Floating Weeds illustrates one last degeneration in Japanese tradition and culture by picturing the fading of itinerant life. Closely tied to the loss of the traditional kabuki performance, the loss of itinerant segments of society facilitate a move away from tradition. In the past, the tekiya, an itinerant group in Japan, were at the center of masturi, a religious Japanese festival. They see themselves as “indispensable to the Japaneseness of this very Japanese event,” (Raz 218) even though many itinerants were marginalized or minorities. Matsuri and other itinerant population’s contributions, such as kabuki, have faded in Japanese society. The reasons for this fade can be seen in the breakup of Komajuro’s troupe – there is no profit or interest in traditional rituals because of modernization’s disconnection from past values. As the itinerant lifestyle declined, the Japanese lost a part of their tradition. Ozu foreshadows the end of the itinerant lifestyle, as he did with other aspects of traditional decline, subtly. The final scene of the film, where Komajuro leaves with Sumiko best reveals Ozu’s message: the itinerant lifestyle is over and not because it clashes with traditional values but rather modern values. The poor, not materialistic lifestyle Komajuro opts for in the end clashes with the rise of the middle class in Japan. Ozu presents his audience an opportunity to ask themselves, would I choose Komajuro’s path? The rhetorical answer helps shine a light on how the loss of tradition and culture intertwined with the increasing prevalence of sedentary life. While itinerant groups had traditionally been minorities, they impact on traditional Japan ritual remains essential (Raz 211). The victory against sedentary life made by Komajuro is small compared to the defeat of the remainder of his troupe. The contemporary Japanese individual cannot mimic Komajuro because of the decline in other traditional values. Urbanization does not provide access to the roaming countryside and the loss of the traditional family did not provide freedom to move freely but incentive for individuals to construct their own sedentary lives. By presenting the cultural tradition of kabuki, Ozu gives the audience an example of how the decline of itinerant existence takes with it a piece of Japanese tradition. Ozu’s subtle portrayal of the decline in itinerant life encapsulates his depiction of the loss of tradition in Japan and its resulting impacts on the everyday life of his characters and the reactions’ of his viewers.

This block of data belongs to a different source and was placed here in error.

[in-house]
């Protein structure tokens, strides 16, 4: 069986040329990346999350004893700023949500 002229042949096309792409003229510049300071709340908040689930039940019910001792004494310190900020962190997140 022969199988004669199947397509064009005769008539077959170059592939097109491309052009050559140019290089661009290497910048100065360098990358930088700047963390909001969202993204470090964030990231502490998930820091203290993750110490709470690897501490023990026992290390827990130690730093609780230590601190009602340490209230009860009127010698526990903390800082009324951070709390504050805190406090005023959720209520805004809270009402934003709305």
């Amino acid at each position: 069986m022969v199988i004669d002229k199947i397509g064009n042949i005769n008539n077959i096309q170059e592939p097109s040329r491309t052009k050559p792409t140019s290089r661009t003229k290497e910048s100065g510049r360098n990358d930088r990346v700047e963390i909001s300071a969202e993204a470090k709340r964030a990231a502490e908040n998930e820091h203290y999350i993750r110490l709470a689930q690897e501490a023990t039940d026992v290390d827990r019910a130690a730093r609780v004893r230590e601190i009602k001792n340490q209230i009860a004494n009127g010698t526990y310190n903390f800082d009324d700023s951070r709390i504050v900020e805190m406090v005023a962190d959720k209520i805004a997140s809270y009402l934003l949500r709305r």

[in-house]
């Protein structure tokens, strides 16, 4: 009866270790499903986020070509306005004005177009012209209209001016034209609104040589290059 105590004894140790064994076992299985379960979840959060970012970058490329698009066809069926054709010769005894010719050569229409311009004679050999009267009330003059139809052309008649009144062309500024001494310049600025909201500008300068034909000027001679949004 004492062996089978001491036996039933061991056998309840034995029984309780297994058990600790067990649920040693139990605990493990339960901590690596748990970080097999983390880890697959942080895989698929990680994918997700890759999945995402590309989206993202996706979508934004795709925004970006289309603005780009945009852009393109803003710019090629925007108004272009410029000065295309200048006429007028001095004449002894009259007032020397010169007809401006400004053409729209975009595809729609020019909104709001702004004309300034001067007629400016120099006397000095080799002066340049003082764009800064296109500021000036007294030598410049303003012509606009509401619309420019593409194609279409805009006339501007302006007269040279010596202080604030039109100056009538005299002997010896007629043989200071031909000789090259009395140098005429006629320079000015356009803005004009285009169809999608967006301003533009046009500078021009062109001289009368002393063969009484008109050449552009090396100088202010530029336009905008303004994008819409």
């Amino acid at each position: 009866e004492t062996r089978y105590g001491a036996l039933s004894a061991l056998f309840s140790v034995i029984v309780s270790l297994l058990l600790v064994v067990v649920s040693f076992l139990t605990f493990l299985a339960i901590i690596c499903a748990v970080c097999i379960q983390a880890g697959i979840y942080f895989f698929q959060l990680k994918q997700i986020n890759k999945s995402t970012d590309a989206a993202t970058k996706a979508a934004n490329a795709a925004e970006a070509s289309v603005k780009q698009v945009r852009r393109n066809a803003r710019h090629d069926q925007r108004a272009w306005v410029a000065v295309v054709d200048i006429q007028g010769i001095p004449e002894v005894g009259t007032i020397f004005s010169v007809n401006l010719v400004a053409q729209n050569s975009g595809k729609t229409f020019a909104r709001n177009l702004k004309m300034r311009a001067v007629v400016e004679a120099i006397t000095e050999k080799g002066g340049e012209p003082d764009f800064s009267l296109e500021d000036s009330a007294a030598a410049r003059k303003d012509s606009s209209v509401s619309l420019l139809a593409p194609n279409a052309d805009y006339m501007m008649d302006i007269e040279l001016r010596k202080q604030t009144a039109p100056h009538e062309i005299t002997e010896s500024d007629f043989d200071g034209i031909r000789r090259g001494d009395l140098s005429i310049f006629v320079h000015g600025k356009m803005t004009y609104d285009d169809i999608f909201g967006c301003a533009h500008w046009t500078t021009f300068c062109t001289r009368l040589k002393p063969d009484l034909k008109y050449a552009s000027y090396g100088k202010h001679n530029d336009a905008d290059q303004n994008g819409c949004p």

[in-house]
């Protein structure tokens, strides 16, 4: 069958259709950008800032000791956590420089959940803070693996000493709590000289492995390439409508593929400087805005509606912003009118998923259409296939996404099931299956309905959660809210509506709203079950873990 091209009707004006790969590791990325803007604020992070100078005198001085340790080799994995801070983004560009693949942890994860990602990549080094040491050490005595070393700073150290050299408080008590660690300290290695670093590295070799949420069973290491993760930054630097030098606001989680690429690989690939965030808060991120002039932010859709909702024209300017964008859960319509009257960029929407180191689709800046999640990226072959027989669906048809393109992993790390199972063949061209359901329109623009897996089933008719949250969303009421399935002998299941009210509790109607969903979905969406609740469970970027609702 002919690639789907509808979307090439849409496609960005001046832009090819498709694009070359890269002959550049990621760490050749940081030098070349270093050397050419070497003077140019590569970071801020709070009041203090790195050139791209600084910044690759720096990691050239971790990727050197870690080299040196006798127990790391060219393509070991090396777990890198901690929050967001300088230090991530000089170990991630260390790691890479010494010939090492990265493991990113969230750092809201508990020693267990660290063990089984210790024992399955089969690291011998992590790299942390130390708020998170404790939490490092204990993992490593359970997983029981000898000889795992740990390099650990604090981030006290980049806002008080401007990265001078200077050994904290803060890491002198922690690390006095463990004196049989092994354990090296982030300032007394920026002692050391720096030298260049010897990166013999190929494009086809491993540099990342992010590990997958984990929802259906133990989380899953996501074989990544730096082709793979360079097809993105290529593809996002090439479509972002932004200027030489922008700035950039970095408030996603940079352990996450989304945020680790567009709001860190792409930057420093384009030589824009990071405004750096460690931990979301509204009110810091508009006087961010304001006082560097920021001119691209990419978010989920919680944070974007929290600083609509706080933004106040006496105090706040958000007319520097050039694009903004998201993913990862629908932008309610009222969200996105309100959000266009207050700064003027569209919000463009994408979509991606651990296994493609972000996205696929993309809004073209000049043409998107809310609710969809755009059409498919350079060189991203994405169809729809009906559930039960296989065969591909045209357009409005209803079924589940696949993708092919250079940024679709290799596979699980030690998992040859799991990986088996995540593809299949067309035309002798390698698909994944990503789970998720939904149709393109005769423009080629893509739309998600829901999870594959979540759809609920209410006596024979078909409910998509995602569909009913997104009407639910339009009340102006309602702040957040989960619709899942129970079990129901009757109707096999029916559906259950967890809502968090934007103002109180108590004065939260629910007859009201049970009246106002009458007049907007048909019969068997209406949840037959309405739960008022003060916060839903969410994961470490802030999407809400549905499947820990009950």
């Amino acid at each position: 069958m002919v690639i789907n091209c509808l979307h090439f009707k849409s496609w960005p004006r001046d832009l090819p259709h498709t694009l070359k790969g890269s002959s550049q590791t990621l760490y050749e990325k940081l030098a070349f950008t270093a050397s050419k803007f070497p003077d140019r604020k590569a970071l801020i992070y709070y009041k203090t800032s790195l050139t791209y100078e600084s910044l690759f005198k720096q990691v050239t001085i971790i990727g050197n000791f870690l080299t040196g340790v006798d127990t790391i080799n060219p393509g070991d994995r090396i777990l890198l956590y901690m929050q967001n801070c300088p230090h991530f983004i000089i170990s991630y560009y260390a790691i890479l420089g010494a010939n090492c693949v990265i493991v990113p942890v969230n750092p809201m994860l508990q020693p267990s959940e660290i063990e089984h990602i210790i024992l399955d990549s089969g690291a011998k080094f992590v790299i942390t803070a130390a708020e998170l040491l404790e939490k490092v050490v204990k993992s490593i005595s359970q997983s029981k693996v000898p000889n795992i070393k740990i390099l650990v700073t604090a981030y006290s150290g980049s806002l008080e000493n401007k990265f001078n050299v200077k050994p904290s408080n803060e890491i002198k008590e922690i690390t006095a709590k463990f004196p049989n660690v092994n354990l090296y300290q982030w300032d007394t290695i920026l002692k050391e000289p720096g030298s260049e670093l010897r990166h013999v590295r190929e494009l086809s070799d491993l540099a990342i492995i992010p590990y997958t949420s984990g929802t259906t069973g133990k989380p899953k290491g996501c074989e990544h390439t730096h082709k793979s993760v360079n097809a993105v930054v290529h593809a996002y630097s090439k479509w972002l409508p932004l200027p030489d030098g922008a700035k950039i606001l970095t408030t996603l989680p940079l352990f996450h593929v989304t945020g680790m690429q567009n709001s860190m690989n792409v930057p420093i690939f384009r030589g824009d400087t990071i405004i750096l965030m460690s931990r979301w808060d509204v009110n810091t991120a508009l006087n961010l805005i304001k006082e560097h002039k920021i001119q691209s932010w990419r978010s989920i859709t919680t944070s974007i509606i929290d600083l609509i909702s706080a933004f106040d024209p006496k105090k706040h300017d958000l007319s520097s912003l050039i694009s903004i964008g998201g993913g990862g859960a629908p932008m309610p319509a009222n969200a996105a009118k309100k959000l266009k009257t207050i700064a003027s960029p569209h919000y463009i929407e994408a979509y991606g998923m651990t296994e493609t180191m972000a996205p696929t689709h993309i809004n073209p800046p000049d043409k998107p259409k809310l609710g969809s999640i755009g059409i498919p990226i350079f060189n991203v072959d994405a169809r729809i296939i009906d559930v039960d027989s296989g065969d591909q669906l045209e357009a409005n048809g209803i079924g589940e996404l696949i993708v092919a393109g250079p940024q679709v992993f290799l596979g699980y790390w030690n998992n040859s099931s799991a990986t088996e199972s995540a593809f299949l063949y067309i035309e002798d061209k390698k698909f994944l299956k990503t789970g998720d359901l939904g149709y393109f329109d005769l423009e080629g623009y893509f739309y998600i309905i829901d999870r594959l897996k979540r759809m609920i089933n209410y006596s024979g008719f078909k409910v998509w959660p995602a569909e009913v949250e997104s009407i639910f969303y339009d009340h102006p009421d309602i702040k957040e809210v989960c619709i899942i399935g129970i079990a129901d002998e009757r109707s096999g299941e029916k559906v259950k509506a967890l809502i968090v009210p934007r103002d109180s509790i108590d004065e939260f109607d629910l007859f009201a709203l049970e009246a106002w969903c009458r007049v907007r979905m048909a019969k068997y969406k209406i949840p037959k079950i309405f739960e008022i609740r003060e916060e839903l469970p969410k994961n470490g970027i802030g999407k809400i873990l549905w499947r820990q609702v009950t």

Ozu’s film Floating Weeds, when taken in the historical context of its production, reveals a loss of tradition and historical culture in the Japanese post-war era. Ozu never explicitly comments on if the decline in tradition and culture is good or bad but rather provides an ideal image in which to visualize the decline. While Ozu’s first version released in 1934 similarly contrasted its setting and characters with industrialization, its second remake displays the continuation, even speeding up, of the decline of tradition in Japan. The film highlights four specific losses as a result of this usurpation of tradition: loss of the traditional family, loss of cultural rituals and historical memory, loss of rural lifestyle, and loss of itinerant existence. Through the interplay of plot, Ozu personifies these losses in his setting and characters to provide audiences a context to which compare their own lives and realize the true victims of modernization. Ozu sparks an emotional nostalgia for rural life by placing his film in a rural setting – probing his audience to examine the impact of urbanization on tradition and their sense of identity. He displays a dysfunctional and unorthodox family structure which parallels the evolution of the family structure in contemporary society. Ozu presents the audience with the reality that their caretakers of tradition are turning more and more to sedentary, modern life. Ozu is often characterized as the most Japanese of Japanese filmmakers, maybe this is because he created his films in holdouts of tradition instead of looking to contemporary, ever less traditional Japanese life for inspiration.